|Image-based solutions||Using real images and icons that are intuitive and relevant for the context instead of or in addition to text.||Maano, a digital marketplace, found that Zambian farmers perceive icons in a literal rather than conceptual way and as such often misinterpreted their meaning. For example, when shown a picture of a hand putting fertilizer on a crop, it did not make sense to the farmers since they knew to put fertilizer under crops, not on top of them. The platform’s icons were then tested and tailored to its users and context.|
|Integrated digital solutions||Text, image and voice-based solutions integrated into a one-stop platform. This solution is based on the concept that users with reading and writing difficulties (if not all users) cannot be served through one solution only.||Abalobi, a suite of apps addressing all aspects of small-scale fisheries for low-literate fishers. The app uses simpler text and photos of fish species for catch records and in turn has increased profits by three-fold.|
It is also important to highlight that many of these innovations require access to internet-enabled phones and that smartphones, which include many accessibility features relevant for those with reading and writing difficulties, are often the least affordable. Even the cheapest internet-enabled handset in 2020 cost 19% of monthly GDP per capita in LMICs. Tackling this affordability barrier remains important for users to make use of many of these innovations.
How can we better support people with reading and writing difficulties to get online?
Firstly, tools such as the GSMA Mobile Internet Skills Training Toolkit can support with developing the basic skills needed to start using mobile internet, building confidence and familiarity with common icons, such as voice search microphone.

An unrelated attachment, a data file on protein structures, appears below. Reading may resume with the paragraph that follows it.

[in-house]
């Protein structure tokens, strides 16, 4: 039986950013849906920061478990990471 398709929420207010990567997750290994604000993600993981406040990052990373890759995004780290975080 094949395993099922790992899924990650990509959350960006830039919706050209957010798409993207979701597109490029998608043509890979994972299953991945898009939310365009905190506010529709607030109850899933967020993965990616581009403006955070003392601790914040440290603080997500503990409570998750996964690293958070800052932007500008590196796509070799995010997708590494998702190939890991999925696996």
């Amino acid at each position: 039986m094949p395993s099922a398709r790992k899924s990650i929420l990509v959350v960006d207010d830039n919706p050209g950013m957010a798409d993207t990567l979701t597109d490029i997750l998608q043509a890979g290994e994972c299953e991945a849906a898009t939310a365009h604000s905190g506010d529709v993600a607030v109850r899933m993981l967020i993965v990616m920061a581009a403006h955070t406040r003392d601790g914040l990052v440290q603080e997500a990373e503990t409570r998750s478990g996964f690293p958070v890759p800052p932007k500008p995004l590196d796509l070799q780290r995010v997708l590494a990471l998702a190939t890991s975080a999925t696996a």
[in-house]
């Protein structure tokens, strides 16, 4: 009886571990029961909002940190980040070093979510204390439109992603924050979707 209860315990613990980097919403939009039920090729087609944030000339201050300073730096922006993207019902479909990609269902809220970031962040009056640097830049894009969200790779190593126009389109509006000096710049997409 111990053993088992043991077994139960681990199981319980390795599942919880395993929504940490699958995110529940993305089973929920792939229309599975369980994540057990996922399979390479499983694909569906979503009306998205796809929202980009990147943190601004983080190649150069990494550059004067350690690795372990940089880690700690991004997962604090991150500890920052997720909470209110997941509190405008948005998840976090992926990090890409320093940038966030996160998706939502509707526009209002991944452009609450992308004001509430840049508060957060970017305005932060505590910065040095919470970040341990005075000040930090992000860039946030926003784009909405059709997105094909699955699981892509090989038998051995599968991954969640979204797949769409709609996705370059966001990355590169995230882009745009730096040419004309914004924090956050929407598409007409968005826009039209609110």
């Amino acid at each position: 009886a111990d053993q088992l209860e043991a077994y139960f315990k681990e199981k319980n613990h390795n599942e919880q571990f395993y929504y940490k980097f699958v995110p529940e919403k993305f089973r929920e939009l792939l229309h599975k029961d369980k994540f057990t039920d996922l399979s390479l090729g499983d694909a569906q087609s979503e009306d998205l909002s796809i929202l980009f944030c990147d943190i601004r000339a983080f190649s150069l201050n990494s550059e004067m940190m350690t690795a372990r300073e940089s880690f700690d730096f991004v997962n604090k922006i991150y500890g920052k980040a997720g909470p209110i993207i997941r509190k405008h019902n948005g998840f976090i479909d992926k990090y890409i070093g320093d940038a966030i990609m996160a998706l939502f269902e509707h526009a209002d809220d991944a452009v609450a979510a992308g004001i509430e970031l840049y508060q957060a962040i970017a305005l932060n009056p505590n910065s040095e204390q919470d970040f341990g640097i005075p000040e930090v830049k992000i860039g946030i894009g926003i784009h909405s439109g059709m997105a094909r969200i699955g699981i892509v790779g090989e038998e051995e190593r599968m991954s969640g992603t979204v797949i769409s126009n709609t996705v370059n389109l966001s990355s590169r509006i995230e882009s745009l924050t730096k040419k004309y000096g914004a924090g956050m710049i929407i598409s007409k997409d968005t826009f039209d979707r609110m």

Secondly, more affordable smartphones, such as JioPhone Next, include accessibility features that, with basic digital skills, have the potential to help users with limited reading and writing skills to get online.
Lastly, more research is needed to understand the barriers faced by this segment, matched with funding for human-centred design to develop and launch more intuitive solutions to make it easier for people with reading and writing difficulties to get online.
With thanks to Tina James from icteum consulting for her contribution to the research.
 Persons with disabilities are often excluded from access to education so as a result, even those who do not have a visual or hearing impairment are less likely to be able to read/write (UNICEF, 2016)
This initiative is funded by UK aid from the UK government and by aid from the Swedish International Development Cooperation Agency (SIDA), and is supported by the GSMA and its members. The views expressed do not necessarily reflect the UK or Swedish governments’ official policies.